We are several weeks into our series on the book of Esther. It’s not what I as a Pastor of preaching expected to find thus far. A ‘hidden’ God, a spiritual mentor with bad advice and a less than virtuous heroine are just some of the surprises which awaited me in my personal study and now public exposition of this Old Testament book.
But then I have also found the expected, a sovereign God, the fickle, shallow and self absorbed political leaders, and the world’s materialistic definition of success. Nothing new there, it’s the same today as it was in Esther’s day. Sin and pleasure can be so predictable. The complexion changes but unredeemed man’s nature and pursuits remain the same.
Our main encouragement from the scriptures thus far has been that God always makes His will stand regardless of the plans of men (Proverbs 19:21). God uses our obedience and our disobedience to bring about His purpose of redemption for a desperate and needy people. He is sovereign in our righteous decisions and sovereign in our sinful decisions. He’s not simply reactive but proactive in all things, saving a people from themselves and saving them from Him. He doesn’t resort to a plan B when we mess up to make things realign with His ultimate plan but He’s literally in the actions of man at each step.
What great encouragement to know then that a good, merciful, forgiving and yet righteous and holy God sits on the throne of the universe governing in the very affairs of each one of us. He doesn’t wink at our sin but offers forgiveness and newness from sin as we return to Him. Esther, Mordecai and Pastor Guy sit in the very palm of the Creator God who brings about His plan of redemption for them in all their circumstances. We trust His promises when we can’t see His providence.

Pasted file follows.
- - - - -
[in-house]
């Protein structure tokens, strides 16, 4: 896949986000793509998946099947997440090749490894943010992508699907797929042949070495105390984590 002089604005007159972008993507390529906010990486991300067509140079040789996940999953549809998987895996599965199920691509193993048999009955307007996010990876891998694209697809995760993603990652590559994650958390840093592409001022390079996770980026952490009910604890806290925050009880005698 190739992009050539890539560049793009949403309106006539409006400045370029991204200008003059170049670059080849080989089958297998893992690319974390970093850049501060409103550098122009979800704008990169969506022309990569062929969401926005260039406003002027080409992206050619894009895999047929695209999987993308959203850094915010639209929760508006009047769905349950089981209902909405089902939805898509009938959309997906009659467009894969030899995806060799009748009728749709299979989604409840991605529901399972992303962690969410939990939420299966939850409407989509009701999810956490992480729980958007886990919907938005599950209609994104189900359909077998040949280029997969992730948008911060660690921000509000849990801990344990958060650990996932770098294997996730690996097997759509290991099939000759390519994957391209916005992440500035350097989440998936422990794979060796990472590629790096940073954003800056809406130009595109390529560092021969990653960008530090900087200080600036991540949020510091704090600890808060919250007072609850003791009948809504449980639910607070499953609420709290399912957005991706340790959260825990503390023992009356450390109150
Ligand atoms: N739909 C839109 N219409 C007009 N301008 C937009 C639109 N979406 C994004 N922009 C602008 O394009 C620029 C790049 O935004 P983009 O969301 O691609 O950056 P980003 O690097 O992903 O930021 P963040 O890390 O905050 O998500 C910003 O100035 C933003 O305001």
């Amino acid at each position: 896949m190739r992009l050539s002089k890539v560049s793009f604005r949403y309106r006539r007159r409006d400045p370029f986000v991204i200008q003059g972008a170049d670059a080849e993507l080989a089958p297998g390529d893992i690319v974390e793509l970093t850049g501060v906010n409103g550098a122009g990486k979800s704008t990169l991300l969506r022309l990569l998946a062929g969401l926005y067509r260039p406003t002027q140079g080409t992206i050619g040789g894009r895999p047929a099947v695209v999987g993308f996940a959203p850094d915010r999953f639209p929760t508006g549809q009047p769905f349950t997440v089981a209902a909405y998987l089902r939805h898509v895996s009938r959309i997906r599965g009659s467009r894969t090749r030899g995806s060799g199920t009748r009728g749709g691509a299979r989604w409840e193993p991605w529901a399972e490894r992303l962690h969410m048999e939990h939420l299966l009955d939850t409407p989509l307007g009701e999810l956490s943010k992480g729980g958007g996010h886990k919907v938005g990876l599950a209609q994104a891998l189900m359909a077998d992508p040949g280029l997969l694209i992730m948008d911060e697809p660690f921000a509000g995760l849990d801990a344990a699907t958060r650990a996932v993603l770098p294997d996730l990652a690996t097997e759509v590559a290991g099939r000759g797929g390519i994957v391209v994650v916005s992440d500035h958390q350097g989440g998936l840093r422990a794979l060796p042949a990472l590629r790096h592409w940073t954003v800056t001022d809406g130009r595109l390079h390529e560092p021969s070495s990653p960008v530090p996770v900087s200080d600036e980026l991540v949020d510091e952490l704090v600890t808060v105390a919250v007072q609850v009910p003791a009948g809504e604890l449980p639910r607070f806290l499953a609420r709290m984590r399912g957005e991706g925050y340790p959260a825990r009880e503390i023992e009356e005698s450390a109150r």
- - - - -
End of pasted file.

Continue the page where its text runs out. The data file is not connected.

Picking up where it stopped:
soli deo gloria!
The newest Getty CD is out with some great hymns. Enjoy the video release of Living Waters. I think we have some new ‘Songs of the Month’ for Center Hill.
Soli Deo Gloria
Center Hill, so glad we were a part of this. Let the passion and message grip our hearts to take Jesus to a dead world!
soli deo gloria!
by Burk Parsons
The love language of all marriages is self-denial. When both husband and wife are consumed not with their own immediate happiness but with the happiness of one another, they will enjoy a happy marriage. The same is true for enduring friendships and for authentic community.
With the disintegration of marriage has come the dissolution of community. As such, community has fallen on hard times. What every generation in every society in all of history has enjoyed, the rising generation will have to fight for. With the rise of online communities, online church, and online everything, face-to-face, eye-to-eye, shoulder-to-shoulder community has become increasingly difficult to find. Moreover, many don’t know what real community is and thus don’t know what to look for. Real community doesn’t happen on its own—it takes time, patience, repentance, forgiveness, and love that covers a multitude of sins. The church community is not just a crowd of people on a Sunday morning; it is the gathered, worshiping people of God in a congregation where masks aren’t needed and where real friends help bear the real burdens of one another. Community is not just getting together; it is living together, suffering together, rejoicing together, and dying together.
Although many Christians claim to want genuine community, many want it only on their own terms, when it’s convenient, and when it demands nothing from them. What they want isn’t the church community, but a country club where they pay their dues for services rendered. They want to be served without having to serve anyone else. Real community forces us to die to ourselves and get over ourselves so that we might love one another as ourselves. Francis Schaeffer observed that “the early church practiced two things simultaneously: orthodoxy of doctrine and orthodoxy of visible community.” Such orthodoxy of visible community is grounded in the “one another” passages of Scripture, which provide us with the essential elements of authentic community. They strike at the root of our self-centeredness, and they lead us to take our eyes off ourselves and to deny ourselves so that we might love one another, encourage one another, confess our sins to one another, forgive one another, and not slander one another, gossip about one another, devour one another, or envy one another. In so doing, our Father in heaven is glorified as we manifest the beauty of the gospel of Christ through the power of the Spirit, who has united a bunch of repentant sinners like us.
From Tabletalk magazine http://www.ligonier.org/learn/articles/orthodoxy-community/
soli deo gloria!